Place of the lighthouseLittle Ross is a small island with a lighthouse in Dumfries and Galloway, Scotland. It is next to Meikle Ross on the mainland, which is a headland, and there are two small rocks off it, Sugarloaf and Fox Craig. The lighthouse was constructed in 1843 by Alan Stevenson, it is approximately 22 m tall and has been automated since 1961.
Lighthouses are familiar features of the landscape. However the public perception that Lighthouses are there to warn of treacherous conditions or dangerous rocks is misleading. The main purpose of most Lighthouses is to assist mariners in knowing exactly where they are, by night or day. They do this by the strength of the light they emit and its unique characteristics. Lighthouses are sited round the coast in such a way as to enable mariners to take bearings on more than one light and thereby pinpoint their exact position.
The Lighthouse was built on Little Ross between 1813 when the “Topographical Dictionary of Scotland: and of the British Seas” by Nicholas Carlisle was first published, making a clear and concise case for the construction of a Lighthouse there, to early 1840 when approval of the Northern Lighthouse Board and Trinity House was finally obtained.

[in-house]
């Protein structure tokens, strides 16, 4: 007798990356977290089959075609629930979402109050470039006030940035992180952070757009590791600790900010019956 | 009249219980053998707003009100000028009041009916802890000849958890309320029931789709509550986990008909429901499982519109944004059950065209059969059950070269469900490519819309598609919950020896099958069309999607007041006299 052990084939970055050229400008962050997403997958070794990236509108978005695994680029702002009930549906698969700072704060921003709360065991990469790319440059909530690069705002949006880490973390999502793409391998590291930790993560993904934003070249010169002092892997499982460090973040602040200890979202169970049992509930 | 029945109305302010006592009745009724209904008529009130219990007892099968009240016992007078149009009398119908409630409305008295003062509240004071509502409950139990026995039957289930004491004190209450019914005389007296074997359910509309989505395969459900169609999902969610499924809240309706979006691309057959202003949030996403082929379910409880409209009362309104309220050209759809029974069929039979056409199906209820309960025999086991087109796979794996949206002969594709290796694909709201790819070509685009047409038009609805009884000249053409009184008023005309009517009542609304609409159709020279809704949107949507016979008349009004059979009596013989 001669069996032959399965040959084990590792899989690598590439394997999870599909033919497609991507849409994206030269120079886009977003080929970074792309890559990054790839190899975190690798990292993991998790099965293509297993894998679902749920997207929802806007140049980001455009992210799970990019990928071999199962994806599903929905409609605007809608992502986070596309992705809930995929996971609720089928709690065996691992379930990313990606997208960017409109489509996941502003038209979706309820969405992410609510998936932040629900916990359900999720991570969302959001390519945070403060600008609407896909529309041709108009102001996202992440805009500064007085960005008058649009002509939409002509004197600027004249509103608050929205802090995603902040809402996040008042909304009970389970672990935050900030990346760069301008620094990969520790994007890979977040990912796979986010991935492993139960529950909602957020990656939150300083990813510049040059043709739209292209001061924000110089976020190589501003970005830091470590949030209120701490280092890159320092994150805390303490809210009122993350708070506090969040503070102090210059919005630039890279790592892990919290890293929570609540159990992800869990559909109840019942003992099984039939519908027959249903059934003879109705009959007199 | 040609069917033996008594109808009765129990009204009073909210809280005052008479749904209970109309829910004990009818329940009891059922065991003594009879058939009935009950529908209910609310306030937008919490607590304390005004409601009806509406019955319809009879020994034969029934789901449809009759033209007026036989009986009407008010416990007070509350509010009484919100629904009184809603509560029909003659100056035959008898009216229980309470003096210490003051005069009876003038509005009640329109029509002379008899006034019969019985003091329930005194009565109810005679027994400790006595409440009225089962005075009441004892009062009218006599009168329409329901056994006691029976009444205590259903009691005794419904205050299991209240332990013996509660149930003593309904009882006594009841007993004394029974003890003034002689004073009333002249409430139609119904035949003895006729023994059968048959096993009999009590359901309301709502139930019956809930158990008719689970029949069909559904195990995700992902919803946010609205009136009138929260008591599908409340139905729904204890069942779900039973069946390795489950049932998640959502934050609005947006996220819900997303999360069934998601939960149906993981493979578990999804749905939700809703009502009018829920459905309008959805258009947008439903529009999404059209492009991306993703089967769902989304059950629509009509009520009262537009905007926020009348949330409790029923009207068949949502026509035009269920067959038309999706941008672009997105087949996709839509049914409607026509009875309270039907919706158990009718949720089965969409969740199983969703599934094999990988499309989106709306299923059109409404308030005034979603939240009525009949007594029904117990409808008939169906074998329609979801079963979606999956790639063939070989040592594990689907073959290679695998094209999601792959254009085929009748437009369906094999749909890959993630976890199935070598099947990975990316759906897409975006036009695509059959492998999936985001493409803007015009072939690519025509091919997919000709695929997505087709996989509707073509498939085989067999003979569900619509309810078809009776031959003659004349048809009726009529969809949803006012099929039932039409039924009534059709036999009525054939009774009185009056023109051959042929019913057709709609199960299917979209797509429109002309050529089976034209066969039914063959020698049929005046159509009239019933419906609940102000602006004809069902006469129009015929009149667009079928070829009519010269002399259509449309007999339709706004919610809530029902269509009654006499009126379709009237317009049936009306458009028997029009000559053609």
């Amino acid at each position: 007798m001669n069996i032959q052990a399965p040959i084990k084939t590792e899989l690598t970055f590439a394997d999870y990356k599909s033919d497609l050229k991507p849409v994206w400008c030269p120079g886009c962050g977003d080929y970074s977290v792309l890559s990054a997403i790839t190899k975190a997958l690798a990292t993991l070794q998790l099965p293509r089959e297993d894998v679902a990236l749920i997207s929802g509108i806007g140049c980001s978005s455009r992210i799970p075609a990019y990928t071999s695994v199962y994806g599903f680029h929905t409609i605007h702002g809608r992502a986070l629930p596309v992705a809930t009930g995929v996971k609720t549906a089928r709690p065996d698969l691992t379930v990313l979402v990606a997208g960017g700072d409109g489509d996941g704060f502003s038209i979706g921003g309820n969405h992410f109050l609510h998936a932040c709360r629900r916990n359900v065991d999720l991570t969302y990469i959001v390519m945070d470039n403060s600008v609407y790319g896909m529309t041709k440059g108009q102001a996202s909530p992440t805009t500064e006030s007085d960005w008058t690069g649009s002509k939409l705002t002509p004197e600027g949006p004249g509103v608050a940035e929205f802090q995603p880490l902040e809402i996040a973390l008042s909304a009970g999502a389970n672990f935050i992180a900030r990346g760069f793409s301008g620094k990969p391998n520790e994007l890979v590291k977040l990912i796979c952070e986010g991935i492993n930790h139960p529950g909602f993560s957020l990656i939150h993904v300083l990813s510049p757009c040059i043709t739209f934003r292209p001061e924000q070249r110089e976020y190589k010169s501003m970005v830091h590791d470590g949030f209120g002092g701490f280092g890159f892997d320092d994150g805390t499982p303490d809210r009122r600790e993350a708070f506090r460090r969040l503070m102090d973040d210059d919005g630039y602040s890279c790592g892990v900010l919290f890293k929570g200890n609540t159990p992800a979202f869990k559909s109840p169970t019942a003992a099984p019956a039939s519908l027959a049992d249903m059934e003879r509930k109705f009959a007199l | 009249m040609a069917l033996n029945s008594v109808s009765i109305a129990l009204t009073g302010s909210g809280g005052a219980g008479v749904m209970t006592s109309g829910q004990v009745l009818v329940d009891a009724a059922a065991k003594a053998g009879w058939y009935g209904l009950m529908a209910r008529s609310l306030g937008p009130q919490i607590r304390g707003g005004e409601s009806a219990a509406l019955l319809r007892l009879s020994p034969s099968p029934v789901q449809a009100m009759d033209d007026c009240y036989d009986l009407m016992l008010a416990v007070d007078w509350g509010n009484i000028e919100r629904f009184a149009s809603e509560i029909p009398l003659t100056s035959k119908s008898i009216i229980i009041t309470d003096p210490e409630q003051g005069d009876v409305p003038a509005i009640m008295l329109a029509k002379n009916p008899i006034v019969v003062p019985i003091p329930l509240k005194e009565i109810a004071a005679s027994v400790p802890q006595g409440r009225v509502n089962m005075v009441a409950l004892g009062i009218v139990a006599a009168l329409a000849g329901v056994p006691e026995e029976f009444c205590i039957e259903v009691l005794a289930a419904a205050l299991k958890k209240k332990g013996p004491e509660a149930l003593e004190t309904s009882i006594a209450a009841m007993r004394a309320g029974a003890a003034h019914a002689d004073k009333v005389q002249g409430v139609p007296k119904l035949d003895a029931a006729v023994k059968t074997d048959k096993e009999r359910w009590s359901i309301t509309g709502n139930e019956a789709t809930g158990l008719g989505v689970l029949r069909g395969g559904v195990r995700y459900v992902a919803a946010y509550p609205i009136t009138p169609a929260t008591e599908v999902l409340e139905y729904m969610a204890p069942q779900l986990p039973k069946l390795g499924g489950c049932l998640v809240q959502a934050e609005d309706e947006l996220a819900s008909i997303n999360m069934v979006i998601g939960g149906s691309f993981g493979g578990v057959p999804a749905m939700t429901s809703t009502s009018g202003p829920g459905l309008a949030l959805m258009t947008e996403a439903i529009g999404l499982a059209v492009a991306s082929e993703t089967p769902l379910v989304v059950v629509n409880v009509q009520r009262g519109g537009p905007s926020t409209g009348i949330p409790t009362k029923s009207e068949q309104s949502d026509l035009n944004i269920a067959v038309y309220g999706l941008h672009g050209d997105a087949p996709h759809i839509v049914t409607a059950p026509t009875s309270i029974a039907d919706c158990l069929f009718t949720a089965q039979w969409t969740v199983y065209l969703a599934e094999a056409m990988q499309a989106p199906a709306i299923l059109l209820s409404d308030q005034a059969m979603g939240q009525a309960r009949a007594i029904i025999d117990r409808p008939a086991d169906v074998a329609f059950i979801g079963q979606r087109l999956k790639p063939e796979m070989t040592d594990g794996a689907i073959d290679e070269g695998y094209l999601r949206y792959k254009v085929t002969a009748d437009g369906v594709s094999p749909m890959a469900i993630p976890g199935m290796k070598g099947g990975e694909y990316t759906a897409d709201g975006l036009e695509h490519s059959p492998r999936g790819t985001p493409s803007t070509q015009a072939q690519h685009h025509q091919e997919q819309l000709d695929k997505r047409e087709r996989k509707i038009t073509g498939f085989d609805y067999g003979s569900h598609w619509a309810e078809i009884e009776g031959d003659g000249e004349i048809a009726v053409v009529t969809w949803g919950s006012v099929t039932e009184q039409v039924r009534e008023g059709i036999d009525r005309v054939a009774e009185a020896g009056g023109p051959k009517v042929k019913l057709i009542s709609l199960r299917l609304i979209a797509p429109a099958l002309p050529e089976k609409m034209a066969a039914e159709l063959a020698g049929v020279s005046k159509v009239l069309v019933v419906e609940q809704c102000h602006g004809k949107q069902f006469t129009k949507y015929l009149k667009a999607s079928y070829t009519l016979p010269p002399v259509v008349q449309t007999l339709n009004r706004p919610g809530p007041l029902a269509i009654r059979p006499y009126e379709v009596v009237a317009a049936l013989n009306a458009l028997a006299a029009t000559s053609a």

It is a fascinating tale of petitions, politics, personalities, action and inaction, conflict and cooperation between Lighthouse Boards, misinformation and lobbying. All unfolding against a background of a growing number of vesselwrecks in the vicinity; local community resentment at loss of life and vessels; the growth of trade in prosperous 19th century Britain; the beginning of the age of steam; and growth in the fleet of merchant vessels which were neither well maintained nor well regulated.
Many local and national figures were involved in the campaign to get a Lighthouse built on Little Ross like James Skelly, (who built unlit beacons on Little Ross and organised a widely supported petition); Lady Selkirk; her brother the Solicitor General for Scotland; John. C. Mackenzie a nephew of Skelly and a solicitor, who stirred things up in the press; he also obtained the key support of Robert Cutler Fergusson, of Orroland, the MP for the Stewartry. In 1835 to the delight of local petitioners the London Press reported Fergusson’s speech in favour of a lighthouse on Little Ross.
It was explained that even the great Robert Stevenson was lukewarm in his support for a Lighthouse on Little Ross and mistakenly was of the view that Little Ross dried out completely at low tide. It was only through the roles played by Captain Robinson RN, who produced the first Admiralty Chart in 1838 of Little Ross (still in use in 1960), the Lord Advocate and Trinity House that his resistance was overcome. The long struggle to obtain approval for the building of a Lighthouse was finally won in early 1840. Regrettably there is no record of any triumphal celebrations in Kirkcudbright.
In October 1840 Robert Stevenson and his son Thomas (father of Robert Louis Stevenson) arrived in Kirkcudbright to commence a detailed survey of Little Ross Island and select suitable sites for various buildings that would constitute the new Lighthouse station. Detailed work on drawings and contracts was done in Edinburgh. Ultimately Little Ross was one of the last of Robert Stevenson’s projects as he retired in 1842, Alan Stevenson designed the Lighthouse and Thomas was the construction engineer on site.